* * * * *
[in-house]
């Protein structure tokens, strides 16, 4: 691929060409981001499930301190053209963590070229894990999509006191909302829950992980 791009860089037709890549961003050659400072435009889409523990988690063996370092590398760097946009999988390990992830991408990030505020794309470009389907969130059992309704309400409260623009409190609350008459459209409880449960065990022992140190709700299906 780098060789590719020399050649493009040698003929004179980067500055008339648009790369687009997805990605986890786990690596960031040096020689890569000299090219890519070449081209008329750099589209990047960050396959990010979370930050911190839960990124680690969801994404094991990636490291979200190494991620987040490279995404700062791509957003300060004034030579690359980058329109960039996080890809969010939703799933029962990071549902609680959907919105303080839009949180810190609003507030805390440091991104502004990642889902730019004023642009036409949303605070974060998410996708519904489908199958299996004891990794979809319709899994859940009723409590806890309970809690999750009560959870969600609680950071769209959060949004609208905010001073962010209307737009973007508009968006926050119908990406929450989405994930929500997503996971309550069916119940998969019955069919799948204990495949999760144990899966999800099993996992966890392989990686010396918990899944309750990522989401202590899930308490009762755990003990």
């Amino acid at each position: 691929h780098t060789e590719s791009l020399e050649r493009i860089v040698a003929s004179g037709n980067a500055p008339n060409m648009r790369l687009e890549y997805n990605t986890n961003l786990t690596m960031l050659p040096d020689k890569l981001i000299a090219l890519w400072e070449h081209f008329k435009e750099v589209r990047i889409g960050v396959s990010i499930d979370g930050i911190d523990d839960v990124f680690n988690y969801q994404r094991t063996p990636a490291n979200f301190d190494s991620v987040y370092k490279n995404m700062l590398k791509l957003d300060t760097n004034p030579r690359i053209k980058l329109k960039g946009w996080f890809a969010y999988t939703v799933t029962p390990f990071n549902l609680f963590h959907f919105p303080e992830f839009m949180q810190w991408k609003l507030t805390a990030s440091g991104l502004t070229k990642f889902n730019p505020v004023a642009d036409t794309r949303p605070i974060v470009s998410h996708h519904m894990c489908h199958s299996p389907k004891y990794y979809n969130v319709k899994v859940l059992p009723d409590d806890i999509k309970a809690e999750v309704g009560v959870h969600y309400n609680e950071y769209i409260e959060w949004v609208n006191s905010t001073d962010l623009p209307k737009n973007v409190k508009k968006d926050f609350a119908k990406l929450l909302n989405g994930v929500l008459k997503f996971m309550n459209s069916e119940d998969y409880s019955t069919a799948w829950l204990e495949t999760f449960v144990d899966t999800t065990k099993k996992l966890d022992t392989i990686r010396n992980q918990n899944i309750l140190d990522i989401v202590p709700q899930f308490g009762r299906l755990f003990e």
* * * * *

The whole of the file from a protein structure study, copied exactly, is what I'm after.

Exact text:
[in-house]
């Protein structure tokens, strides 16, 4: 691929060409981001499930301190053209963590070229894990999509006191909302829950992980 791009860089037709890549961003050659400072435009889409523990988690063996370092590398760097946009999988390990992830991408990030505020794309470009389907969130059992309704309400409260623009409190609350008459459209409880449960065990022992140190709700299906 780098060789590719020399050649493009040698003929004179980067500055008339648009790369687009997805990605986890786990690596960031040096020689890569000299090219890519070449081209008329750099589209990047960050396959990010979370930050911190839960990124680690969801994404094991990636490291979200190494991620987040490279995404700062791509957003300060004034030579690359980058329109960039996080890809969010939703799933029962990071549902609680959907919105303080839009949180810190609003507030805390440091991104502004990642889902730019004023642009036409949303605070974060998410996708519904489908199958299996004891990794979809319709899994859940009723409590806890309970809690999750009560959870969600609680950071769209959060949004609208905010001073962010209307737009973007508009968006926050119908990406929450989405994930929500997503996971309550069916119940998969019955069919799948204990495949999760144990899966999800099993996992966890392989990686010396918990899944309750990522989401202590899930308490009762755990003990």
């Amino acid at each position: 691929h780098t060789e590719s791009l020399e050649r493009i860089v040698a003929s004179g037709n980067a500055p008339n060409m648009r790369l687009e890549y997805n990605t986890n961003l786990t690596m960031l050659p040096d020689k890569l981001i000299a090219l890519w400072e070449h081209f008329k435009e750099v589209r990047i889409g960050v396959s990010i499930d979370g930050i911190d523990d839960v990124f680690n988690y969801q994404r094991t063996p990636a490291n979200f301190d190494s991620v987040y370092k490279n995404m700062l590398k791509l957003d300060t760097n004034p030579r690359i053209k980058l329109k960039g946009w996080f890809a969010y999988t939703v799933t029962p390990f990071n549902l609680f963590h959907f919105p303080e992830f839009m949180q810190w991408k609003l507030t805390a990030s440091g991104l502004t070229k990642f889902n730019p505020v004023a642009d036409t794309r949303p605070i974060v470009s998410h996708h519904m894990c489908h199958s299996p389907k004891y990794y979809n969130v319709k899994v859940l059992p009723d409590d806890i999509k309970a809690e999750v309704g009560v959870h969600y309400n609680e950071y769209i409260e959060w949004v609208n006191s905010t001073d962010l623009p209307k737009n973007v409190k508009k968006d926050f609350a119908k990406l929450l909302n989405g994930v929500l008459k997503f996971m309550n459209s069916e119940d998969y409880s019955t069919a799948w829950l204990e495949t999760f449960v144990d899966t999800t065990k099993k996992l966890d022992t392989i990686r010396n992980q918990n899944i309750l140190d990522i989401v202590p709700q899930f308490g009762r299906l755990f003990e």